Clean energy may not sound glamorous, but neither is a future of increasingly parched summers and wet, flooded winters. Neither is crop failure and loss of biodiversity. Neither is increased suffering - for poor communities, marginalised groups, and all of us.
As a society, we must push all energy companies to become accountable green investors and contribute meaningfully to the global shift away from fossil fuels. Until they do so, we will continue to intensify pressure on our institutions to reject an industry that compromises all of our futures in the name of profit - and, ultimately, remove its social license to operate.
Positive Investment, a global campaign of students and academics that started at Cambridge University, is coordinating an
The pressure is mounting for Oxford and Cambridge to do the right thing and pull their money out of fossil fuels. Then they need to go even further. They can't just settle for being less bad. They have to be proactive in doing more good. They need to finance the clean energy future their students want.
I write these words from the administration building of Queen's University Belfast on day two of student activist group Fossil Free QUB's occupation of the building. We are occupying this building as an action of last resort: senior management at Queen's have settled for forestalling, patronising and ignoring instead of engaging with students that care passionately about their university and their climate.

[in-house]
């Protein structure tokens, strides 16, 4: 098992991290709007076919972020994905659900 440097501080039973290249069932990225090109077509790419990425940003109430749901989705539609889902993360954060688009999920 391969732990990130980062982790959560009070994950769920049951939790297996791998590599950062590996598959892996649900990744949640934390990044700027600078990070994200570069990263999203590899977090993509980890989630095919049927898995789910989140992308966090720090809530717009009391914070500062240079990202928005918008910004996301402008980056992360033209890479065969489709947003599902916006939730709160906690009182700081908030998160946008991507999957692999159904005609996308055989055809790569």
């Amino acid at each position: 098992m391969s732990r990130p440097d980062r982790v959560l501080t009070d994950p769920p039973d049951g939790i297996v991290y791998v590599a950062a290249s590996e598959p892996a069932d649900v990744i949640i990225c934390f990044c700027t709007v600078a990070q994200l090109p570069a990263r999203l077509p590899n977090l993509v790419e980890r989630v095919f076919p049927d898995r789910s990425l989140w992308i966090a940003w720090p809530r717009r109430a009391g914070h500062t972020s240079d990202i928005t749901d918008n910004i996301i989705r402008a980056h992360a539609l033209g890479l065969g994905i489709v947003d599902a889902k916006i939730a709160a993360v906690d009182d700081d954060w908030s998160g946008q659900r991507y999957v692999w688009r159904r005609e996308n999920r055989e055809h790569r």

Dear Bill and Melinda Gates and Gates Foundation Trustees, We, the undersigned Gates Cambridge scholars and alumni, are writing
The public has a short memory when it comes to historical changes in the climate, so an additional key task of campaigners and scientists over the months ahead will be to ensure the public understands that these extreme weather events are not normal, but are the early warning of the disaster before us.
On Wednesday 1 July 2015, the Church Commissioners announced that they have divested a £1.6million holding in SOCO International, an oil and gas exploration company headquartered in London. Both the Commissioners and Pensions Board have also placed the Company on the National Investing Bodies (NIBs) restricted list.
In the next two weeks, leaders of developed countries can show they are serious about climate by ending their financing for coal mines and power plants abroad. Will they do it?
Climate change is already hitting the most vulnerable communities first and hardest with extreme weather events, rising sea levels and food shortages. At the same time, fossil fuel companies in their ivory towers keep ordering more drilling.
As I wrote last week, the Norwegian investor Storebrand, which are also among the largest in the Nordic region, announced